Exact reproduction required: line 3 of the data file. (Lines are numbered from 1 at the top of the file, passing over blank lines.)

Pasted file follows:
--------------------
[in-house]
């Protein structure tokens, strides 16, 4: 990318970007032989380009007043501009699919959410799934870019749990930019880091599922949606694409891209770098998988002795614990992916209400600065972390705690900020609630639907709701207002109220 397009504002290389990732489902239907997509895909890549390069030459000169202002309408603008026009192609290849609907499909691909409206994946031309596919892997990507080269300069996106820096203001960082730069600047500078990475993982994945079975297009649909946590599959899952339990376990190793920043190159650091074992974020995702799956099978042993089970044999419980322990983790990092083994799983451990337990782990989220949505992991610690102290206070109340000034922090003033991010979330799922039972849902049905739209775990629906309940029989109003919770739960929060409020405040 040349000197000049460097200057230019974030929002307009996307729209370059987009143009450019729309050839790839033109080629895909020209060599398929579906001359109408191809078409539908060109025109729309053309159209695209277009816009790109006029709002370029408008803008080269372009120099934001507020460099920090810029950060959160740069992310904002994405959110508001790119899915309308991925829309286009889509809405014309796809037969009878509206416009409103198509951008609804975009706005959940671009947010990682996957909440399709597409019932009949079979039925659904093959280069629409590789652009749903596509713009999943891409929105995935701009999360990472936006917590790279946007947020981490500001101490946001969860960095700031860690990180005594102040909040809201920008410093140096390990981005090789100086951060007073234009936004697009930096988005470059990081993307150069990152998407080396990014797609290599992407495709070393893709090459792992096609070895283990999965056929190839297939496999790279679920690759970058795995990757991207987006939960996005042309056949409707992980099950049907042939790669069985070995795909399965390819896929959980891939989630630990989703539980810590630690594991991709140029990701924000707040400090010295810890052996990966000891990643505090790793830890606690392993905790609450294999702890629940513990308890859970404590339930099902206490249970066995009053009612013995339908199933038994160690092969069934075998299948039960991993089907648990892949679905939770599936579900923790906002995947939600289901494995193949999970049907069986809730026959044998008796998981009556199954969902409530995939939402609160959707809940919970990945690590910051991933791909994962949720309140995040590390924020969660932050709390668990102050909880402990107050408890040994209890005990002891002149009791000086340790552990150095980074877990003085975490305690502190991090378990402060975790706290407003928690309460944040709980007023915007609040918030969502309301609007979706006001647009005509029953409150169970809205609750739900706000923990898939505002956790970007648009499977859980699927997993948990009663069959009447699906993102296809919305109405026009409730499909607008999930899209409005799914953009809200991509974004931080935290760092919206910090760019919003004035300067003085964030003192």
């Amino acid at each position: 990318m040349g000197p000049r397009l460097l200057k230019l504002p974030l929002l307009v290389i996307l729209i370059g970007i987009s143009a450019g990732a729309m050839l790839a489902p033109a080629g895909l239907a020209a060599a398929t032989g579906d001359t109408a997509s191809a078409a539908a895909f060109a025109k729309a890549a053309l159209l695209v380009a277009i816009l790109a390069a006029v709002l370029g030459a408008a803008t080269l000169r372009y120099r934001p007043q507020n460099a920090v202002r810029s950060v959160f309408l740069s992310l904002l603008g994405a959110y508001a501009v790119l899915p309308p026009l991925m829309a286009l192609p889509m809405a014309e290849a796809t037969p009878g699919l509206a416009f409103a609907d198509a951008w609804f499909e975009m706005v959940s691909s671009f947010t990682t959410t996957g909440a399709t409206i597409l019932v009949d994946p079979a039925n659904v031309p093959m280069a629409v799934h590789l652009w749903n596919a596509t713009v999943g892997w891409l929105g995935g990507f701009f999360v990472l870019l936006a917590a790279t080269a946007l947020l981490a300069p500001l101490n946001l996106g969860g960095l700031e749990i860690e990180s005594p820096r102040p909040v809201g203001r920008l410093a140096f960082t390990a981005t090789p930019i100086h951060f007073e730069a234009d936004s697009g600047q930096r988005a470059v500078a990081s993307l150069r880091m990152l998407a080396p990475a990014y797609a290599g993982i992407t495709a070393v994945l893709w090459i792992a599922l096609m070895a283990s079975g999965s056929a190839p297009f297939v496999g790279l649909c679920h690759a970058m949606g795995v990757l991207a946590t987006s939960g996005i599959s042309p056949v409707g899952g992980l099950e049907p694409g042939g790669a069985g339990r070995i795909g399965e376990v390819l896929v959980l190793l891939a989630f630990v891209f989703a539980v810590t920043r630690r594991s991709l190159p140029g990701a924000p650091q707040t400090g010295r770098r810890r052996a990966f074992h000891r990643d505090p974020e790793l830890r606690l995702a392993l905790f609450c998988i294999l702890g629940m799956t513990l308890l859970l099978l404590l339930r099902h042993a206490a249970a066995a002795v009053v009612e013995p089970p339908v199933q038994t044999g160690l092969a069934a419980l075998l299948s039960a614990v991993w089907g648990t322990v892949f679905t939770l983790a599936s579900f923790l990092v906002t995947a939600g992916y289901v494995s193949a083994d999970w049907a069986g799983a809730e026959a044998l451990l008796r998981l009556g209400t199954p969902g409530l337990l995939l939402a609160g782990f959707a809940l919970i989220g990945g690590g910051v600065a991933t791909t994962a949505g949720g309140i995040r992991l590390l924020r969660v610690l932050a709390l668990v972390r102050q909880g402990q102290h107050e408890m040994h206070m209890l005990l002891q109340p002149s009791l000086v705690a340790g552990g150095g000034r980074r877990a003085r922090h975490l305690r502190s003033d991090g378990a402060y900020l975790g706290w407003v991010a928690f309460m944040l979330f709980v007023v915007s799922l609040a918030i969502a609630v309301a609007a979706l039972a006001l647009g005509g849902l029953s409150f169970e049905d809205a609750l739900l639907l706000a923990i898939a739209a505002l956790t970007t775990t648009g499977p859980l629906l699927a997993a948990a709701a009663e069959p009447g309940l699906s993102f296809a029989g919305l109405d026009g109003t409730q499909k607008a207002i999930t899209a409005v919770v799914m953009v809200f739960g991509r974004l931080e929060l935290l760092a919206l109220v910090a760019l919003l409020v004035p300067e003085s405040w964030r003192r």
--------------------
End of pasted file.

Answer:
């Amino acid at each position: 990318m040349g000197p000049r397009l460097l200057k230019l504002p974030l929002l307009v290389i996307l729209i370059g970007i987009s143009a450019g990732a729309m050839l790839a489902p033109a080629g895909l239907a020209a060599a398929t032989g579906d001359t109408a997509s191809a078409a539908a895909f060109a025109k729309a890549a053309l159209l695209v380009a277009i816009l790109a390069a006029v709002l370029g030459a408008a803008t080269l000169r372009y120099r934001p007043q507020n460099a920090v202002r810029s950060v959160f309408l740069s992310l904002l603008g994405a959110y508001a501009v790119l899915p309308p026009l991925m829309a286009l192609p889509m809405a014309e290849a796809t037969p009878g699919l509206a416009f409103a609907d198509a951008w609804f499909e975009m706005v959940s691909s671009f947010t990682t959410t996957g909440a399709t409206i597409l019932v009949d994946p079979a039925n659904v031309p093959m280069a629409v799934h590789l652009w749903n596919a596509t713009v999943g892997w891409l929105g995935g990507f701009f999360v990472l870019l936006a917590a790279t080269a946007l947020l981490a300069p500001l101490n946001l996106g969860g960095l700031e749990i860690e990180s005594p820096r102040p909040v809201g203001r920008l410093a140096f960082t390990a981005t090789p930019i100086h951060f007073e730069a234009d936004s697009g600047q930096r988005a470059v500078a990081s993307l150069r880091m990152l998407a080396p990475a990014y797609a290599g993982i992407t495709a070393v994945l893709w090459i792992a599922l096609m070895a283990s079975g999965s056929a190839p297009f297939v496999g790279l649909c679920h690759a970058m949606g795995v990757l991207a946590t987006s939960g996005i599959s042309p056949v409707g899952g992980l099950e049907p694409g042939g790669a069985g339990r070995i795909g399965e376990v390819l896929v959980l190793l891939a989630f630990v891209f989703a539980v810590t920043r630690r594991s991709l190159p140029g990701a924000p650091q707040t400090g010295r770098r810890r052996a990966f074992h000891r990643d505090p974020e790793l830890r606690l995702a392993l905790f609450c998988i294999l702890g629940m799956t513990l308890l859970l099978l404590l339930r099902h042993a206490a249970a066995a002795v009053v009612e013995p089970p339908v199933q038994t044999g160690l092969a069934a419980l075998l299948s039960a614990v991993w089907g648990t322990v892949f679905t939770l983790a599936s579900f923790l990092v906002t995947a939600g992916y289901v494995s193949a083994d999970w049907a069986g799983a809730e026959a044998l451990l008796r998981l009556g209400t199954p969902g409530l337990l995939l939402a609160g782990f959707a809940l919970i989220g990945g690590g910051v600065a991933t791909t994962a949505g949720g309140i995040r992991l590390l924020r969660v610690l932050a709390l668990v972390r102050q909880g402990q102290h107050e408890m040994h206070m209890l005990l002891q109340p002149s009791l000086v705690a340790g552990g150095g000034r980074r877990a003085r922090h975490l305690r502190s003033d991090g378990a402060y900020l975790g706290w407003v991010a928690f309460m944040l979330f709980v007023v915007s799922l609040a918030i969502a609630v309301a609007a979706l039972a006001l647009g005509g849902l029953s409150f169970e049905d809205a609750l739900l639907l706000a923990i898939a739209a505002l956790t970007t775990t648009g499977p859980l629906l699927a997993a948990a709701a009663e069959p009447g309940l699906s993102f296809a029989g919305l109405d026009g109003t409730q499909k607008a207002i999930t899209a409005v919770v799914m953009v809200f739960g991509r974004l931080e929060l935290l760092a919206l109220v910090a760019l919003l409020v004035p300067e003085s405040w964030r003192r």